Since I started shooting with the AF-100 back in November, I have been researching and experimenting with different scene file settings to see what kind of looks I can get out of the camera. Barry Green has a variety of scene file settings in The AF-100 Book. However, some of those profiles are very "baked in," leaving little wiggle room for color correction and grading in post.
I had a few goals in mind when starting to experiment with the various scene file settings
- reduce noise
- create a rich, film-like look
- maintain enough dynamic range for color correcting and grading
I came across some scene file settings from Abel Cine, which I think are very good. They provided me with a good starting point for getting the look I wanted. One of them was a setting intended to mimic the look of the 5D Mark II. I decided to dial in that particular picture profile and then compare it to the 5D Mark II and the Mark III.
Here is the 5D scene file setting, as suggested by Abel Cine:
- Detail: -7
- V. Detail: -7
- Detail Coring: -2
- Chroma Level: -2
- Master Ped: -3
- Gamma: Cine V
- Matrix: Norm 1
I took the AF-100, the 5D Mark II and the Mark III into the studio to conduct a side-by-side comparison. I set up a table with several props in order to give my scene a variety of color. I also added in both very dark/black props to very bright/white props to see how the cameras would handle both shadows and highlights. I lit the scene with two Kino 200 banks and one Arri 150W backlight and shot the whole thing against an 18% gray curtain.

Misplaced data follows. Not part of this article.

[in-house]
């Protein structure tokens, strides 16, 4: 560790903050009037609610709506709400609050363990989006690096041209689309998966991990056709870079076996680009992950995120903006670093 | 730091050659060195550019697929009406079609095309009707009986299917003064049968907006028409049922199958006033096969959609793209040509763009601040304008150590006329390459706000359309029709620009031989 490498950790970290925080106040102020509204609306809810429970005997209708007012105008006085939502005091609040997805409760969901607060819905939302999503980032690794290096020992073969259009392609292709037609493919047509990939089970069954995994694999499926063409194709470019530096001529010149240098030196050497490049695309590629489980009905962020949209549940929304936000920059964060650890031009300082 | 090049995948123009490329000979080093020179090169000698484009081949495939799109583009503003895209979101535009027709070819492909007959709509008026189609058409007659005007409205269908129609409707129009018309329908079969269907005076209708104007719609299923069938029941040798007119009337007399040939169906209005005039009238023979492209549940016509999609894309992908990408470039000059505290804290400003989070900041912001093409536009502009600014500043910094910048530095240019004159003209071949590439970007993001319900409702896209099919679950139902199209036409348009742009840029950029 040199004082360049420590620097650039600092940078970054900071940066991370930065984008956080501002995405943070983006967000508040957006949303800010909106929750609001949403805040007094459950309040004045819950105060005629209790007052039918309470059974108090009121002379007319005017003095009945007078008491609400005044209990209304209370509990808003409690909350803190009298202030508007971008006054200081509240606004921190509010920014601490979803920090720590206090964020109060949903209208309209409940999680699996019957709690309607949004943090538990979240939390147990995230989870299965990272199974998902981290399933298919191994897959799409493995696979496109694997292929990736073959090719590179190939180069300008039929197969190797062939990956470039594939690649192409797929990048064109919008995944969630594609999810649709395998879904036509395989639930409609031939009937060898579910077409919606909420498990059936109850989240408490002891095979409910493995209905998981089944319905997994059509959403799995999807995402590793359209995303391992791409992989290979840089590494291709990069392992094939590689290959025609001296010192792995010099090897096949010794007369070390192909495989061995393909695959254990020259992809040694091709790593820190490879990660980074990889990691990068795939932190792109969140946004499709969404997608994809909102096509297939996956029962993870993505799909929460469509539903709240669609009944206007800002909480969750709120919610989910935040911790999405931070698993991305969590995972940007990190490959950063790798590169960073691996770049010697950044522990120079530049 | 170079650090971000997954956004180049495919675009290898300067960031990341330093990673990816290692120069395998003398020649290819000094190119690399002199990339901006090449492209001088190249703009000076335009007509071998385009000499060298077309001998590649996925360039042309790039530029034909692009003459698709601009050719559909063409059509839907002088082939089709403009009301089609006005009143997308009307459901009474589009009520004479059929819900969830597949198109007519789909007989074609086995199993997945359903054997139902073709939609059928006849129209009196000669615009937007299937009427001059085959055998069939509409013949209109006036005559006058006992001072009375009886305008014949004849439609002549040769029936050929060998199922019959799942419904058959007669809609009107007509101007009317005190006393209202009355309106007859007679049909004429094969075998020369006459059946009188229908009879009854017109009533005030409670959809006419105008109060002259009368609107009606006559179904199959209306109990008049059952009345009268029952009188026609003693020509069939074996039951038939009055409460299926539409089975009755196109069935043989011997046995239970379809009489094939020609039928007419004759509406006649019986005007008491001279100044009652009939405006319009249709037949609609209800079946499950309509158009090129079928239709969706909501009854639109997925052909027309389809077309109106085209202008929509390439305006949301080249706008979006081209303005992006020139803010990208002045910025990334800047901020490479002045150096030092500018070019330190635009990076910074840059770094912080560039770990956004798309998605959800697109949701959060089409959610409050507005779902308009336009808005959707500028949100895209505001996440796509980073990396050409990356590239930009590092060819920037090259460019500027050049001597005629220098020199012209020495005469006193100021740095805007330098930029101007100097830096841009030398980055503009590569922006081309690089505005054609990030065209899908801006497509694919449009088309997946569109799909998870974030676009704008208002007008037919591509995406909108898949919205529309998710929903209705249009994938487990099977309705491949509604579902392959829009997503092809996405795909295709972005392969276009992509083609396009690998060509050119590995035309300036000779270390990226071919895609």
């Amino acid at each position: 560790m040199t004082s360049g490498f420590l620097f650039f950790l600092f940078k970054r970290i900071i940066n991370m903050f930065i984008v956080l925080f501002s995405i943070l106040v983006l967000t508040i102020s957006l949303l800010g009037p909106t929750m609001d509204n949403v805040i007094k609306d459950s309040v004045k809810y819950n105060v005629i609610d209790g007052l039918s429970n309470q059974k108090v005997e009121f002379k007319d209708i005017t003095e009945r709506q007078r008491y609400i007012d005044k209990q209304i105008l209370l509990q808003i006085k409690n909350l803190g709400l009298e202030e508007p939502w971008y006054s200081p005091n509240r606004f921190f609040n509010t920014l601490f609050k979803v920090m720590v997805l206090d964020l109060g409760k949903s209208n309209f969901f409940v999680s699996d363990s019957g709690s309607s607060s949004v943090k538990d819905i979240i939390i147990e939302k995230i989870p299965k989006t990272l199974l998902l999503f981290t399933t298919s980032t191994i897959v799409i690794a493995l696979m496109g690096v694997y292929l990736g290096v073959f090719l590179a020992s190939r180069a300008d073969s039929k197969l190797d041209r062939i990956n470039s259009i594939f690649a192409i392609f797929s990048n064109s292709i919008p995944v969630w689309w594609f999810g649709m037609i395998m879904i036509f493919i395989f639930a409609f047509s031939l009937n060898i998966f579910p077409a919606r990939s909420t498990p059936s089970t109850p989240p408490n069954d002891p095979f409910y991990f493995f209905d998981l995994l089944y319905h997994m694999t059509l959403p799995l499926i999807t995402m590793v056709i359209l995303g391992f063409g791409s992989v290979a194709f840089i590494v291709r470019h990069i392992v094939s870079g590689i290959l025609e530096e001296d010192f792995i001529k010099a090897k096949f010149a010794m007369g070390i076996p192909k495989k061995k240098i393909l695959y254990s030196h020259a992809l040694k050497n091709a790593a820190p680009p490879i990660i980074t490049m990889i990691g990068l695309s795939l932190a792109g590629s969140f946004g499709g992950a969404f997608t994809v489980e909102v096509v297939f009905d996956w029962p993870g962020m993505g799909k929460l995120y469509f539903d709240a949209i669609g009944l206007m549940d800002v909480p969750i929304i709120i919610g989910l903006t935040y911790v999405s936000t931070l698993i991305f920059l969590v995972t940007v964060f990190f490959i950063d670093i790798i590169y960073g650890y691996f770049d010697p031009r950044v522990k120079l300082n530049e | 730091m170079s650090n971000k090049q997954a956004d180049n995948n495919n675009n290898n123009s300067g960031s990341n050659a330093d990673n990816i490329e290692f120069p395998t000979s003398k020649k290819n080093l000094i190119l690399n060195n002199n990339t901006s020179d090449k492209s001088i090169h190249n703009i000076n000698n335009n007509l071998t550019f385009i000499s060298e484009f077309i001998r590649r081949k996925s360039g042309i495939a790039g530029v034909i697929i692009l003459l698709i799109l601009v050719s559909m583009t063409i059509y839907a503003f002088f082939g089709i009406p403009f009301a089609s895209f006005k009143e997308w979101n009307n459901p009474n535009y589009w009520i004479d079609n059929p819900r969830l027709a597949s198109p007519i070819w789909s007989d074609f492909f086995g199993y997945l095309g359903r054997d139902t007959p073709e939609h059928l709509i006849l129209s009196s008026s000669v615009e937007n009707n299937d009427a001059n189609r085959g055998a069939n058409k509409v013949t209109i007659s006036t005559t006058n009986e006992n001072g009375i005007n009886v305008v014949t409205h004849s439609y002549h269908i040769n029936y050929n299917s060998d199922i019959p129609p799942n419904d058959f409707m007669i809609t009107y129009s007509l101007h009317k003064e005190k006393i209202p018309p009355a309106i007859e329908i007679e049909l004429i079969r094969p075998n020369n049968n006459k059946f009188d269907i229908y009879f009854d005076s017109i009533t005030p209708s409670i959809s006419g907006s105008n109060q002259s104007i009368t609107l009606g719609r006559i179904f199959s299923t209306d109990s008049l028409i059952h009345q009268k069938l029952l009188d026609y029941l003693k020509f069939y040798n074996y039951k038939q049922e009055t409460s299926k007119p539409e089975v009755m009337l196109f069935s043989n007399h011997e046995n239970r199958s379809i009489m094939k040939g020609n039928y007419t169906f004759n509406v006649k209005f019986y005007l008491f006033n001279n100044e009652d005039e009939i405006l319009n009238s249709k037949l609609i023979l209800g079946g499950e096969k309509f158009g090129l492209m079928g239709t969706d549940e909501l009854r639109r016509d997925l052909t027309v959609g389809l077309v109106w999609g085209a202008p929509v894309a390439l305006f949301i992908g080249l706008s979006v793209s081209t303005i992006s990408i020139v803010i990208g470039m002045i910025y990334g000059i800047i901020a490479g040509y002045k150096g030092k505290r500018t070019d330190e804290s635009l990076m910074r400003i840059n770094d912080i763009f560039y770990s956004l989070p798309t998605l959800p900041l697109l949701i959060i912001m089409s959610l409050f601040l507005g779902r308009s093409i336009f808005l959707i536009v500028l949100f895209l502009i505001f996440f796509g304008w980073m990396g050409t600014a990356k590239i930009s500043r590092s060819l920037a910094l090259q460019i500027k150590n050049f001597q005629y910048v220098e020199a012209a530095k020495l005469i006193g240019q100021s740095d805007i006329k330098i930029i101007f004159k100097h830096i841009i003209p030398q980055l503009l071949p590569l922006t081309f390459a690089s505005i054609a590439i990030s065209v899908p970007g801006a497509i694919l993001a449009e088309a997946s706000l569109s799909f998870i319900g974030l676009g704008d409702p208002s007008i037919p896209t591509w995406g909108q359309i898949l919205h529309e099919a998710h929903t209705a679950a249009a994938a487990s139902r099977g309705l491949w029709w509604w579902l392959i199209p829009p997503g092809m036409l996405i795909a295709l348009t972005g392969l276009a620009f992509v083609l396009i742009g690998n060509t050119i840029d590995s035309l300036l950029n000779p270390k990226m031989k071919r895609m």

When I looked at both cameras on an external monitor, I noticed that they were very close, except for two things: the AF-100 seemed less contrasty overall, and the highlights seemed to be clipping a bit more. The AF-100 didn't seem to be handling the mid tones as well as the 5D.
To adjust for these differences, I brought the Master Pedestal down to -8. This crushed the blacks a bit more and gave more contrast to the image. To correct for the highlights, I changed from Cine V to Cine D. Whereas Cine V emphasizes contrast, Cine D emphasizes Dynamic Range. This gave the midtones a more natural look - comparable to the 5D.
Although not 100% exact, I think these settings come very close to the look of the 5D. This will come in handy when we have shoots that require both the AF-100 and the 5D.